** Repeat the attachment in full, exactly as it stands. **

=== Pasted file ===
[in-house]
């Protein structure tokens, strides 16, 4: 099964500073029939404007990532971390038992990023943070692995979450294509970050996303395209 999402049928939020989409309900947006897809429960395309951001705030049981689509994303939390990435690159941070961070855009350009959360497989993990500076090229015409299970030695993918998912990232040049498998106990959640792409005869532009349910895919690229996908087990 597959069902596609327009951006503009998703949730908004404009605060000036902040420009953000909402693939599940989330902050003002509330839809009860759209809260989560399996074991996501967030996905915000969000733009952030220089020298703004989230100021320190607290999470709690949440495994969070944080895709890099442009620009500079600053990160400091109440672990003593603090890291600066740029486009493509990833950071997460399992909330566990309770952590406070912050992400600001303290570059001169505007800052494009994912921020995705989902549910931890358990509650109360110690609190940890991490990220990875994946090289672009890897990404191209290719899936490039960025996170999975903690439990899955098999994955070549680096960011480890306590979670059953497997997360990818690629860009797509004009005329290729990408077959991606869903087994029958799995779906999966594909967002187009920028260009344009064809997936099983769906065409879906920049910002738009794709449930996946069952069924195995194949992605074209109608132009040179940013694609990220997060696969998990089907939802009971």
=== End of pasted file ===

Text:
[in-house]
């Protein structure tokens, strides 16, 4: 099964500073029939404007990532971390038992990023943070692995979450294509970050996303395209 999402049928939020989409309900947006897809429960395309951001705030049981689509994303939390990435690159941070961070855009350009959360497989993990500076090229015409299970030695993918998912990232040049498998106990959640792409005869532009349910895919690229996908087990 597959069902596609327009951006503009998703949730908004404009605060000036902040420009953000909402693939599940989330902050003002509330839809009860759209809260989560399996074991996501967030996905915000969000733009952030220089020298703004989230100021320190607290999470709690949440495994969070944080895709890099442009620009500079600053990160400091109440672990003593603090890291600066740029486009493509990833950071997460399992909330566990309770952590406070912050992400600001303290570059001169505007800052494009994912921020995705989902549910931890358990509650109360110690609190940890991490990220990875994946090289672009890897990404191209290719899936490039960025996170999975903690439990899955098999994955070549680096960011480890306590979670059953497997997360990818690629860009797509004009005329290729990408077959991606869903087994029958799995779906999966594909967002187009920028260009344009064809997936099983769906065409879906920049910002738009794709449930996946069952069924195995194949992605074209109608132009040179940013694609990220997060696969998990089907939802009971």